Writing Prompts in the ClassroomRaise your hand if you love writing prompts! I think that writing prompts are one of those resources that people either love, or hate. I happen to love them. #sorrynotsorry
I don't use writing prompts exclusively by any means, but they are a handy resource to have around and I do integrate them into my regular curriculum. They help offer the students choice during our writing time, and they help them practice the skill of "writing on demand." More on that in a minute.
So, why do I love writing prompts and how do I use them? That's what I plan to share. Read on, teacher friends!
One thing I love about writing prompts is that they are a great way to provide choice, and who doesn't love having choices? I'm a firm believe that students should have choices, when possible. During our writing time, the students write in their journals when they are finished with that day's task. But, sometimes they just don't know what to write about. This is where prompts come in handy. So very handy!
I have several small trays filled with prompts on rings. When the students have trouble coming up with an idea, they take a tray to their table group (so others at the group can use them too, if needed). They usually end up finding a fun idea to write about. Sometimes the prompts help them find an idea of their own! These prompts from Lucky to be in First are great!
My students also love this set from Lori Rosenberg (Teaching with Love and Laughter). Note: she has recently updated this product so the cards look a bit different now (in case you check them out...and you totally should).
And, this set from A Cupcake for the Teacher is also great!
Our monthly Roll-a-Story boards are also pretty popular! This monthly board gives the students even more options when it comes to their free writing time. If they don't want to use a prompt card, but need an idea, they can use their Roll-a-Story board.
I mentioned that these are pretty popular...let me put it this way, if I forget to pass out a new one at the beginning of each new month I usually hear this, "Um, Mrs. Salazar, you forgot to give us a new Roll-a-Story board." #yikes
The students keep their individual boards in their writing folder for safe keeping, and they also store a die in their pencil box. When they get a new board they are given the option of recycling the old one, or taking it home. They always opt to take it home.
The way these work is pretty simple (and fun). Roll a die, match the number you rolled on the board and follow the prompts. Each prompt gives a character, a setting, and a problem. Most of the prompts encourage the students to use their imagination and to write creatively.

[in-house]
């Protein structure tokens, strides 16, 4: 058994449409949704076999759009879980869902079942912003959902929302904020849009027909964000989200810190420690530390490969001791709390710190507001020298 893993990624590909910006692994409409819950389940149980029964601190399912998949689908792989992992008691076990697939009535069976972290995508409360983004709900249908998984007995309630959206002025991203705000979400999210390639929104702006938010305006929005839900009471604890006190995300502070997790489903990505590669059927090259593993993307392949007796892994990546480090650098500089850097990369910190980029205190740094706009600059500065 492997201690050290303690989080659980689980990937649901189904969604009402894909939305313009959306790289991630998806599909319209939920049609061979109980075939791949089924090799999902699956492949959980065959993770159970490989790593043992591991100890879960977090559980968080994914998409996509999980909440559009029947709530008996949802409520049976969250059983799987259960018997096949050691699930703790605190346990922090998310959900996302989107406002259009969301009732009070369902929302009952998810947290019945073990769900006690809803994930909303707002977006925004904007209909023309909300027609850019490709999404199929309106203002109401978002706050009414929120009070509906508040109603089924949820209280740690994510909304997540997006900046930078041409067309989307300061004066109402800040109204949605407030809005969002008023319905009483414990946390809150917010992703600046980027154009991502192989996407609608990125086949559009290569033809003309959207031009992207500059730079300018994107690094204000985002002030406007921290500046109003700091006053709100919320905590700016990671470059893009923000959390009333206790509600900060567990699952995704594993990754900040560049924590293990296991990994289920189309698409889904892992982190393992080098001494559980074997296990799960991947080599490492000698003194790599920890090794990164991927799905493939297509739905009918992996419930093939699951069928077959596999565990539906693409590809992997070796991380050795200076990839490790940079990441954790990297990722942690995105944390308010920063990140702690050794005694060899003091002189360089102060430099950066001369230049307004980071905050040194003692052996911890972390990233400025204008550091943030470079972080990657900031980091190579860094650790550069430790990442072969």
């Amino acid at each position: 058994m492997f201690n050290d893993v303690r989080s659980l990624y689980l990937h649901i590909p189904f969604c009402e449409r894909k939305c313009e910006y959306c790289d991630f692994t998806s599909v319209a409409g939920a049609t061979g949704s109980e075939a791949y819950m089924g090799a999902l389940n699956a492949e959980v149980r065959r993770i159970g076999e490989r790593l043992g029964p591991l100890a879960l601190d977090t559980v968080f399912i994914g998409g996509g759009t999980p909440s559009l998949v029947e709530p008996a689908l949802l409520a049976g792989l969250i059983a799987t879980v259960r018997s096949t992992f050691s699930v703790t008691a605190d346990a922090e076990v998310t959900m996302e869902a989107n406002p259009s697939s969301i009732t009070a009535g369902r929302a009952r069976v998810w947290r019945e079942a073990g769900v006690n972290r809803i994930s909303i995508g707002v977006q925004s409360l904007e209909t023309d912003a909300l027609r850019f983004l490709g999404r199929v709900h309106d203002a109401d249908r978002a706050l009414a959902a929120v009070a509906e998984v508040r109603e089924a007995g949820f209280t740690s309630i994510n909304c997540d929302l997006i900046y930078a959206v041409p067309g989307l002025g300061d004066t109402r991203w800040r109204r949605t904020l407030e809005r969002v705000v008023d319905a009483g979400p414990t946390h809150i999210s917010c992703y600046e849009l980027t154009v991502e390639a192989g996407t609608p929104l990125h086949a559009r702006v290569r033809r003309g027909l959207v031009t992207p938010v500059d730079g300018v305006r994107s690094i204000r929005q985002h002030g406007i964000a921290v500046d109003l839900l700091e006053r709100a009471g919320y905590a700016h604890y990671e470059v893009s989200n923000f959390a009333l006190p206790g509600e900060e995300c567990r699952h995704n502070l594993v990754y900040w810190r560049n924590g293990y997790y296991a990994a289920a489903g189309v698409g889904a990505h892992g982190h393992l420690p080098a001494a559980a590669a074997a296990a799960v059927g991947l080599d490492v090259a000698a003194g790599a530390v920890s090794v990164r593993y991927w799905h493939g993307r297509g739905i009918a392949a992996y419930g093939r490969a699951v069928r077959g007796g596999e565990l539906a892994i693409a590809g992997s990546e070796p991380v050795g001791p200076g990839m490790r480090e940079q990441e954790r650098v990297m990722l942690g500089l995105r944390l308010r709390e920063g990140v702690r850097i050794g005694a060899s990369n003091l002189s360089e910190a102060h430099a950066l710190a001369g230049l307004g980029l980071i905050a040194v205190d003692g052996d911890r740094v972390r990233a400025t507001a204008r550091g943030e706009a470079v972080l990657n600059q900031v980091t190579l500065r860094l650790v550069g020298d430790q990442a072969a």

You can check out these prompts here. And, you can grab a (free) sampler mini-set here. :)
Designated writing time aside, sometimes I find that I need writing prompts for reasons other than providing choice. I might need a prompt to use as a homework assignment, or when I'm planning for a sub. Sometimes our schedule gets disrupted and we don't have time for lengthy writing projects. That's when prompts like my new Writing Prompts for Anytime come in super handy. They fill a need while providing meaningful practice!
Aside from being a great resource for homework, subs, and when there are disruptions to our routine, prompts of this nature also give students practice with the skill of "writing on demand." Anytime I can give my students meaningful skill practice, I'm a happy teacher!
What do I mean by "writing on demand?" I mean that the students have to respond to a prompt that doesn't involve choice. Hear me out.
I frequently pick the brain of our academic coach at school and during the course of one of our conversations, she explained that students need to be able to respond to designated prompts. This is something that is expected of them in the world of testing, so practicing the skill from time to time isn't detrimental, it's great exposure to an important writing skill.
This isn't to say that the only way to use prompts like this is "writing on demand" skills practice as described above. You could easily photocopy a few different prompts and place them in your writing center, thereby offering your students choice. That's another thing that is so great about writing prompts, they are versatile!
When I made this set of prompts, I wanted to make sure it was versatile enough to be used for homework, in class, with a sub, in a center, for assessment, etc. But, I also wanted to make sure that it was designed to support students as they learn to check their own writing.
So, no matter how you use them, these prompts include a built-in checklist for students to refer to when they check their work. Primary students need lots and lots of practice when it comes to checking over their own work. Developmentally, it's a tough task, but it isn't an impossible one. And, again, I'm all about providing the opportunity to practice important skills!
Thanks for reading, friends! I'd love to know, when it comes to writing prompts, do you love 'em or hate 'em?